As always if you have additional questions you should go to your local extension office. These offices are located throughout the country and are affiliated with your local agricultural University. So if you have any gardening, farming or agricultural questions these offices can be of great value when you're trying to find answers to problems. You can also obtain pamphlets and brochures on a wide range of how to topics. Including canning and food preservation, recycling, and many more topics than I can mention.
    I hope that this post a is bit of help, if you have any questions please feel free to post them in the comment section. I will do my best to respond in a timely fashion. Thank you for checking out this blog and be sure to check out all our other blogs, YouTube videos and websites on other topics.

Monday, April 4, 2016

My first successful incubator hatch

Hatching chickens in a incubator. 

    This is my first successful attempt at hatching chicken eggs in a incubator. In the above photo you can see the chicks starting to peck their way out of their eggs at day 20. (chickens take 21 days to hatch.)
    In my first attempt, I mistakenly tried to hatch turkey eggs, which I later learned that the broad breasted and hybrid turkeys require artificial insemination in order for the eggs to be fertile. The tom turkeys are simply too heavy to perform their required duties. In the end, I realized I should have tried to hatch chicken eggs first, just to get a little experience. 
    Prior to this, I was allowing hens to set on their eggs and hatch them out. The advantage to this is I do not have to keep a constant eye on a incubator's temperature and humidity. I don't have to worry about power outages or other problems. And afterward, the hens do a fair job of looking after the baby chicks by keeping them warm and feed. 
    The disadvantage is that some hens are inexperienced and would only hatch out one or two eggs out of a clutch of 12. In addition, by allowing the hens to do the work it also takes that particular hen out of production for several months. This means that if she was laying an egg a day, I might be out 200 eggs during that time. 
    My father told me that they use to keep a few Bantam chickens on the homestead for the sole purpose of hatching out eggs. The bantams eggs were too small to have much commercial value, but they made the best mothers and would hatch out just about anything, including goose eggs. In addition to that, the bantams being so small, were pretty much self-sufficient, and if allowed to free range would fend for themselves.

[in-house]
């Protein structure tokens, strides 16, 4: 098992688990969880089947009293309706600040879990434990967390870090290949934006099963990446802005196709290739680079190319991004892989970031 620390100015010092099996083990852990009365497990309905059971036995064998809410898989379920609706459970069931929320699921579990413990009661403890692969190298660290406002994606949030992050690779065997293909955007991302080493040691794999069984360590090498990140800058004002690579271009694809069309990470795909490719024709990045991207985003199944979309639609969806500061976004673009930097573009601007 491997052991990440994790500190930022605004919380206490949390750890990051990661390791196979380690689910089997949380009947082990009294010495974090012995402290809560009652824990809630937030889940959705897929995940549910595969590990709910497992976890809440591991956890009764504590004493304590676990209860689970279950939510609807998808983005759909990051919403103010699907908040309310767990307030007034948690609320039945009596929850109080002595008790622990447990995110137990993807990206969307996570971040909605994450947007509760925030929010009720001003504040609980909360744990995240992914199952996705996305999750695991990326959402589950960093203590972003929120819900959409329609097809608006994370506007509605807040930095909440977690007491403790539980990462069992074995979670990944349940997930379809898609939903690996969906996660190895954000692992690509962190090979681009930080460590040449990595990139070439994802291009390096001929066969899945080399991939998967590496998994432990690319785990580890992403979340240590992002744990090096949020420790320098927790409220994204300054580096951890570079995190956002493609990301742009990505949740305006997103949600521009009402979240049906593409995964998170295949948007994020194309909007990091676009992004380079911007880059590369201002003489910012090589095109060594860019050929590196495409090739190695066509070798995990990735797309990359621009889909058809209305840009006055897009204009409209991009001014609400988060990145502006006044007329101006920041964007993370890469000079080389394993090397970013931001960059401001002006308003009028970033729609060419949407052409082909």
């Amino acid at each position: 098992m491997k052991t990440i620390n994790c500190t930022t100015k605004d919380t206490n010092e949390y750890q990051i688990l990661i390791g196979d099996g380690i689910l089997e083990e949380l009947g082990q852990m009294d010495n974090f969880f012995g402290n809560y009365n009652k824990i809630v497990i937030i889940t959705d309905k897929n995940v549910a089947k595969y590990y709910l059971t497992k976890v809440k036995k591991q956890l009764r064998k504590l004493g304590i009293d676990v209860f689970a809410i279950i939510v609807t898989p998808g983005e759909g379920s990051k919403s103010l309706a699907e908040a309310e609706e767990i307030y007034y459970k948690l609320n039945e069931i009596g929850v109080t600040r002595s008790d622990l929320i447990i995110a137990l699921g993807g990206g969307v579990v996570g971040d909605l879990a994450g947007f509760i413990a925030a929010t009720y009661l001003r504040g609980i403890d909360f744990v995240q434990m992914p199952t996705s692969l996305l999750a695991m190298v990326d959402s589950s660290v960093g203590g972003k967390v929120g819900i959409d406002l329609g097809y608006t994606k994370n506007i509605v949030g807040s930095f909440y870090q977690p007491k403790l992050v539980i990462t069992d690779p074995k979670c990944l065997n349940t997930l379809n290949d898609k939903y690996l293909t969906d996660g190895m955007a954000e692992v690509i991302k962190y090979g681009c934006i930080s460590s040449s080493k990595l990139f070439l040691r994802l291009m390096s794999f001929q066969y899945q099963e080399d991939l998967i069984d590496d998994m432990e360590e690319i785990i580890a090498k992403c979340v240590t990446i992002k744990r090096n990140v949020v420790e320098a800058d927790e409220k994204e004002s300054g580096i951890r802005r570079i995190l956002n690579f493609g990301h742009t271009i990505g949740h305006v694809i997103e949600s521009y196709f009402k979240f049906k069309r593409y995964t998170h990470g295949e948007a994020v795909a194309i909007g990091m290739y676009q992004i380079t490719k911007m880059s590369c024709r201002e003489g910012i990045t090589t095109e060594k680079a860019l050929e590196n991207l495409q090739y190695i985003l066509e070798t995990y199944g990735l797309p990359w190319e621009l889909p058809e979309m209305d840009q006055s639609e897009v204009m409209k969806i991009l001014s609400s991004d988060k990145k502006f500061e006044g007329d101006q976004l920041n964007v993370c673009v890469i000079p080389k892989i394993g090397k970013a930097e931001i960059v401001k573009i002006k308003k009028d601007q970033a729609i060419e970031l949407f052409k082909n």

Here to the right you see the wet, less than a day old chicks. It takes about a day for the chicks to dry out in the incubator before I can move them to the brooder. Baby chicks can survive for several days on their internal food stores. This is why baby chicks can be shipped across country with little ill effect. 
    In this first successful attempt, I was actually surprised that I got any of them to hatch. I had three power outages and on several occasions the temperature or humidity drop below what was recommended. 
    I also had to collect eggs for 10 to 12 days before I had enough eggs to put in the incubator. I put the eggs in an egg carton and in a room that stayed around 55 to 65° and turned them twice a day by hand. Too cold the eggs would've died, and too warm the eggs would've began to incubate.
    The best advice that I can give you is make sure you read all the instructions that comes with your incubator. Then go to your local extension office for any of your farming or homesteading information. They are a great resource for many topics and directly connected with your local agricultural university. And of course don't forget to look for additional information on the Internet.

Wednesday, March 30, 2016

Vitamins and minerals

Vitamins and minerals 

Vitamins and minerals, everybody needs them including your poultry.But the question is do all poultry need vitamin and minerals at all times. Although the local extension office might disagree with me, my poultry only really needs it during the winter months. The reason for this is that I allow my poultry to free range whenever possible. Commercial growers use the vitamin minerals all the time because their poultry are confined and cannot get the vitamins and minerals any other way. 
    I have also found that there are huge price differences between vitamins and minerals with a poultry only label than those that are a general label for all livestock. Vitamin and minerals shown in the photo I actually got with the horse and cow supplies for almost $10 less. I have also found this to be true with other poultry supplies as well. Whenever the product is labeled poultry only it is usually 200% to 300% or more than if I just simply go a couple isles over and look for the same item in the horse and cow livestock supplies. Most of the time the labels will clearly state that it can also be used for poultry. Personally I think suppliers are praying on novice, greenhorn, city Slickers that don't know any better. I know that when I buy my oyster shell in a 50 pound bag that it is usually the same price as a 1 pound bag at Walmart or any other retailer. And as oyster shell will not go bad, even if I have only a small flock the 50 pounds will last the lifetime of the flock. I never by any poultry supplies at Walmart or similar retailers because what they sell is basically for people raising poultry as pets.Although their feed prices can be sometimes be competitive they can also be less likely to be non_GMO. But that is another can of worms altogether.